The EU bureaucratic machine's natural ability to grind legal texts faster than legal professionals learn about ChatGPT has become an essential asset in promoting not only crypto companies, but also a welcome shift from traditional finance actors to crypto.

The Digital Finance Package is a set of measures to promote innovation and competition in digital finance while mitigating risks. It comprises two strategies, the Digital Finance Strategy and the Retail Payments Strategy, and includes four legislative proposals such as the MICA regulation proposal (Market in Crypto Assets), the Pilot Regime regulation (currently in force), the DORA regulation (currently in force) and the Amending proposal (that is a collection of amendments of other EU directives in order to facilitate the adoption of the three previous regulations).

The Digital package is at this date the most elaborate legislative effort towards crypto adoption that is simultaneously applicable to 27 European countries.

MiCA: A chance to enter the EU crypto market with confidence

The lack of regulatory clarity is one of the most significant barriers to the adoption of cryptocurrencies by banks and investment funds. Traditional financial institutions are heavily regulated and must operate within a clear legal framework before entering any market. This legal framework is provided by the MiCA regulation, which provides investors with a set of rules to follow when dealing with cryptocurrencies. This clarity will make financial institutions feel more at ease about investing in and holding cryptocurrencies, knowing that they are doing so in a regulated environment.

Clients can now access custody and administration of crypto-assets on behalf of third parties, portfolio management, and crypto-asset advice via the MiCA framework.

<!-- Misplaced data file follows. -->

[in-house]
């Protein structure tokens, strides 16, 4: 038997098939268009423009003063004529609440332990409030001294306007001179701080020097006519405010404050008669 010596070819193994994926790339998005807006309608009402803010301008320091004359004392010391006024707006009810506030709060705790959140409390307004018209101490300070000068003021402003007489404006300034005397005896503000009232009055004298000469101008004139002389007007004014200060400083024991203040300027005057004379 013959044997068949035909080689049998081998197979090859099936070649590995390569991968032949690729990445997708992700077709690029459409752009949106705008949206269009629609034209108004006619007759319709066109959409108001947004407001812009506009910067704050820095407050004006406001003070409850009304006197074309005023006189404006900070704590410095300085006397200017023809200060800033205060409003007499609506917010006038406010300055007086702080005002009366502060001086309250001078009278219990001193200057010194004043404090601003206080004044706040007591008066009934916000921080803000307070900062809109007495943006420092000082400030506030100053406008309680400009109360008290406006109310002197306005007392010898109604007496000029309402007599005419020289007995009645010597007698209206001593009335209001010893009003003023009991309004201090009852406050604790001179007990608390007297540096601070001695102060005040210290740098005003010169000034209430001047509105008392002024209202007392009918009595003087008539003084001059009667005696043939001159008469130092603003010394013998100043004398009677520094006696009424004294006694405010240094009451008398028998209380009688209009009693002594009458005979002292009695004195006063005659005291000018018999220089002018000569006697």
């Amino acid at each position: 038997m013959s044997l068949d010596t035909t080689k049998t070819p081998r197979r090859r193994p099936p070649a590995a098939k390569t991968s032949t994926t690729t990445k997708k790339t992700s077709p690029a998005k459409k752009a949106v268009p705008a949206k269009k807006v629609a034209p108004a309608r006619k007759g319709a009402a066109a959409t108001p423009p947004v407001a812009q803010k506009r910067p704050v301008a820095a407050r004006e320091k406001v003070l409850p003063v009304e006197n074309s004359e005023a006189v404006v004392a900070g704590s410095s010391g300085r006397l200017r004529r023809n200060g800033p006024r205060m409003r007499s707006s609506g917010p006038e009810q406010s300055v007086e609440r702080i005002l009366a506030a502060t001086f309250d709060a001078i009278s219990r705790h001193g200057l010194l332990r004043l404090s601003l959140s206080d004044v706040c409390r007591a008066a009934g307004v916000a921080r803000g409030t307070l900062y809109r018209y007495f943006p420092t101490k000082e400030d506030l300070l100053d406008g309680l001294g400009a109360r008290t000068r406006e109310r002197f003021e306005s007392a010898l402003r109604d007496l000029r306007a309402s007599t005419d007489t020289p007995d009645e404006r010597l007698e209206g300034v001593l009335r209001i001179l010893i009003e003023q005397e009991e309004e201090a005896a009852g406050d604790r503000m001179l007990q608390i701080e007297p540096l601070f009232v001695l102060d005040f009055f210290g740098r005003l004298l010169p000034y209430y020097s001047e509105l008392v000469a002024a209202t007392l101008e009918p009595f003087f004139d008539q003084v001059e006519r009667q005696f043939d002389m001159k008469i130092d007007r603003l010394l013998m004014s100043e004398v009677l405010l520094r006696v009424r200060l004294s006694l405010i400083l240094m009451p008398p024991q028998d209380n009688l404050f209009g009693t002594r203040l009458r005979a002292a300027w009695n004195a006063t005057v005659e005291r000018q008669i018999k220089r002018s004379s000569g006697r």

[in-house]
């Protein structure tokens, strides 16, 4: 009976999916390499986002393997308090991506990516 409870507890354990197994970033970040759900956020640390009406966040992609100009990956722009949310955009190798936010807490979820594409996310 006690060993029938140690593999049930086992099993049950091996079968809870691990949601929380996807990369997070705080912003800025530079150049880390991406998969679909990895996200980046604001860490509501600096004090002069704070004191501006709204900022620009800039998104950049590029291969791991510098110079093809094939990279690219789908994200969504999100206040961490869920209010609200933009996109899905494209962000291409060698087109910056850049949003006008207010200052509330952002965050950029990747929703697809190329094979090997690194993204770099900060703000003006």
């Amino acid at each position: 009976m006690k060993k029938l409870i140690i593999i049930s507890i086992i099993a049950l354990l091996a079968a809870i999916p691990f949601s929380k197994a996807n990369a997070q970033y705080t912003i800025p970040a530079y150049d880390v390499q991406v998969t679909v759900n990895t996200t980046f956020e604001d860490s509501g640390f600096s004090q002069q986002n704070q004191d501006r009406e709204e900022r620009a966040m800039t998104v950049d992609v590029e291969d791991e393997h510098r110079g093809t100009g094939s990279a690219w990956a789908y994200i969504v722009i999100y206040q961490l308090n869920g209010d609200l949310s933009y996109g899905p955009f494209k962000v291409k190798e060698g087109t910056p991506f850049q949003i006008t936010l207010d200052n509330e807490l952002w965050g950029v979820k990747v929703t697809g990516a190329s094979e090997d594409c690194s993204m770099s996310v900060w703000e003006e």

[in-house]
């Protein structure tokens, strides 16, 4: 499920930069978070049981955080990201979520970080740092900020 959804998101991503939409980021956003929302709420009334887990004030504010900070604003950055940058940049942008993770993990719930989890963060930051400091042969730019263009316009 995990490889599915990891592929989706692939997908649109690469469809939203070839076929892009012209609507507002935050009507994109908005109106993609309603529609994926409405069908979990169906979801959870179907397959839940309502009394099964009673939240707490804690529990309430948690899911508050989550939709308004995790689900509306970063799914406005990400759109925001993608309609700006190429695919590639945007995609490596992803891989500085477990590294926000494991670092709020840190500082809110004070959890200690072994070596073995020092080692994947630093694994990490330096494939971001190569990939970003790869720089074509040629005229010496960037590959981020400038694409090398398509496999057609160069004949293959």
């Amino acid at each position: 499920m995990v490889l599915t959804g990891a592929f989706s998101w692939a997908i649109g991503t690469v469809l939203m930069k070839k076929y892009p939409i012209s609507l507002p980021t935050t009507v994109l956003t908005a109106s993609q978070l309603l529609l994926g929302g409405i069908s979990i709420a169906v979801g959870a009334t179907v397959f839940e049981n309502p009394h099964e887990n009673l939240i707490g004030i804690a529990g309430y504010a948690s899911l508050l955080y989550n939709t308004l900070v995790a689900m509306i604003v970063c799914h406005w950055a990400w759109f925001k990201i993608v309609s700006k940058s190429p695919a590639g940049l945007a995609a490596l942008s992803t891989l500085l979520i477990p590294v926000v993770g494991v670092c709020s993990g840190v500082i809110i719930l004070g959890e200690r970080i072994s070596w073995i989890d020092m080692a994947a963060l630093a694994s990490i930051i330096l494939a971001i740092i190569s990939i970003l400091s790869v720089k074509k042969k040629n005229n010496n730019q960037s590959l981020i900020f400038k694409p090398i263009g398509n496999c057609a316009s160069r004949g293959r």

Crypto-Revolution: MiCA Empowers Regulated Entities to Embrace Crypto Services

MiCA also makes this transition easier for regulated entities like credit institutions by allowing them to offer crypto asset services with a simple notification to the regulator.

Through a simple notification process, MiCA streamlines the process for credit institutions to offer crypto asset services to the regulator. This means that regulated entities, such as credit institutions, can provide crypto asset services without going through a lengthy authorization process if certain conditions are met.

Under certain conditions specified by MiCA regulation, credit institutions, for example, can provide custody and exchange services for cryptocurrencies, as well as other related activities such as payment services. Meeting MiCA's capital adequacy, governance, and risk management requirements, as well as anti-money laundering (AML) and counter-terrorist financing (CTF) regulations, are among these conditions.